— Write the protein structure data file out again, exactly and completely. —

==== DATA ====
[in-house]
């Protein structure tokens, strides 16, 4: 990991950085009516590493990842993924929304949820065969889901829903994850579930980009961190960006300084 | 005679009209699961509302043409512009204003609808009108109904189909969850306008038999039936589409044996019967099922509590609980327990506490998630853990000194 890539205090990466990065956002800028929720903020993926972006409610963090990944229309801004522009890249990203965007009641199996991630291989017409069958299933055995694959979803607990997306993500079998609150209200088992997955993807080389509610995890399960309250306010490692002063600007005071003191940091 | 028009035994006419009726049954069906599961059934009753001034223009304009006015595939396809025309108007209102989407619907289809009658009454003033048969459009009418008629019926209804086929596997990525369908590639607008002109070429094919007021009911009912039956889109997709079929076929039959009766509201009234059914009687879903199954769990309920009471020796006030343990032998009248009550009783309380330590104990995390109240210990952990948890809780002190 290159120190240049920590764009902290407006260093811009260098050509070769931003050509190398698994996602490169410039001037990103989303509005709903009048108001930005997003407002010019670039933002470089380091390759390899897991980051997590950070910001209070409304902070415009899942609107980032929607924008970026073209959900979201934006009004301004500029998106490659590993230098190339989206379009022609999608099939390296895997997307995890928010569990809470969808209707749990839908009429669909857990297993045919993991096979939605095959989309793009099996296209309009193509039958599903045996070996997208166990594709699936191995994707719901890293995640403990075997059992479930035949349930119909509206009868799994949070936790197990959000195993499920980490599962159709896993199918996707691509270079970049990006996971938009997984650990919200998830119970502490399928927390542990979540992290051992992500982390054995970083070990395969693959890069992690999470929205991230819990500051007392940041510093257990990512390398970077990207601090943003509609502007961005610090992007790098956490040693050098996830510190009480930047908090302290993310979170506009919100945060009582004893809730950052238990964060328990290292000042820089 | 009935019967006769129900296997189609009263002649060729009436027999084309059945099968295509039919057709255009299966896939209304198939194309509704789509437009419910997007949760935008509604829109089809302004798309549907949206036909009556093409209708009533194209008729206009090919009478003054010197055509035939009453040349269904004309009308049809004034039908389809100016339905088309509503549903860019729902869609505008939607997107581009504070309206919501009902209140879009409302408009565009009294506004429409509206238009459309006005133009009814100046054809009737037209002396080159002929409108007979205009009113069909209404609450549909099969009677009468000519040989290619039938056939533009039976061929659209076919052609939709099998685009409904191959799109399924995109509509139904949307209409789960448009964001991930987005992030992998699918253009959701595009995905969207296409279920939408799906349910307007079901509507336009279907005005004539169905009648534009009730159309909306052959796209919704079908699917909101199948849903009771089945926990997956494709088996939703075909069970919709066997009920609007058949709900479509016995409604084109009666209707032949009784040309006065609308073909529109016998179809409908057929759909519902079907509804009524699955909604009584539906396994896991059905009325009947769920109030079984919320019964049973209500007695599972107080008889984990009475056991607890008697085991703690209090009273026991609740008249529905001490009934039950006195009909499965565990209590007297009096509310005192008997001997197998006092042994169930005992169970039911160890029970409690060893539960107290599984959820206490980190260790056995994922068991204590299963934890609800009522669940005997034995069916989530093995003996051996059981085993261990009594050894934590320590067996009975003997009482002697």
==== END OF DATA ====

[in-house]
């Protein structure tokens, strides 16, 4: 990991950085009516590493990842993924929304949820065969889901829903994850579930980009961190960006300084 | 005679009209699961509302043409512009204003609808009108109904189909969850306008038999039936589409044996019967099922509590609980327990506490998630853990000194 890539205090990466990065956002800028929720903020993926972006409610963090990944229309801004522009890249990203965007009641199996991630291989017409069958299933055995694959979803607990997306993500079998609150209200088992997955993807080389509610995890399960309250306010490692002063600007005071003191940091 | 028009035994006419009726049954069906599961059934009753001034223009304009006015595939396809025309108007209102989407619907289809009658009454003033048969459009009418008629019926209804086929596997990525369908590639607008002109070429094919007021009911009912039956889109997709079929076929039959009766509201009234059914009687879903199954769990309920009471020796006030343990032998009248009550009783309380330590104990995390109240210990952990948890809780002190 290159120190240049920590764009902290407006260093811009260098050509070769931003050509190398698994996602490169410039001037990103989303509005709903009048108001930005997003407002010019670039933002470089380091390759390899897991980051997590950070910001209070409304902070415009899942609107980032929607924008970026073209959900979201934006009004301004500029998106490659590993230098190339989206379009022609999608099939390296895997997307995890928010569990809470969808209707749990839908009429669909857990297993045919993991096979939605095959989309793009099996296209309009193509039958599903045996070996997208166990594709699936191995994707719901890293995640403990075997059992479930035949349930119909509206009868799994949070936790197990959000195993499920980490599962159709896993199918996707691509270079970049990006996971938009997984650990919200998830119970502490399928927390542990979540992290051992992500982390054995970083070990395969693959890069992690999470929205991230819990500051007392940041510093257990990512390398970077990207601090943003509609502007961005610090992007790098956490040693050098996830510190009480930047908090302290993310979170506009919100945060009582004893809730950052238990964060328990290292000042820089 | 009935019967006769129900296997189609009263002649060729009436027999084309059945099968295509039919057709255009299966896939209304198939194309509704789509437009419910997007949760935008509604829109089809302004798309549907949206036909009556093409209708009533194209008729206009090919009478003054010197055509035939009453040349269904004309009308049809004034039908389809100016339905088309509503549903860019729902869609505008939607997107581009504070309206919501009902209140879009409302408009565009009294506004429409509206238009459309006005133009009814100046054809009737037209002396080159002929409108007979205009009113069909209404609450549909099969009677009468000519040989290619039938056939533009039976061929659209076919052609939709099998685009409904191959799109399924995109509509139904949307209409789960448009964001991930987005992030992998699918253009959701595009995905969207296409279920939408799906349910307007079901509507336009279907005005004539169905009648534009009730159309909306052959796209919704079908699917909101199948849903009771089945926990997956494709088996939703075909069970919709066997009920609007058949709900479509016995409604084109009666209707032949009784040309006065609308073909529109016998179809409908057929759909519902079907509804009524699955909604009584539906396994896991059905009325009947769920109030079984919320019964049973209500007695599972107080008889984990009475056991607890008697085991703690209090009273026991609740008249529905001490009934039950006195009909499965565990209590007297009096509310005192008997001997197998006092042994169930005992169970039911160890029970409690060893539960107290599984959820206490980190260790056995994922068991204590299963934890609800009522669940005997034995069916989530093995003996051996059981085993261990009594050894934590320590067996009975003997009482002697």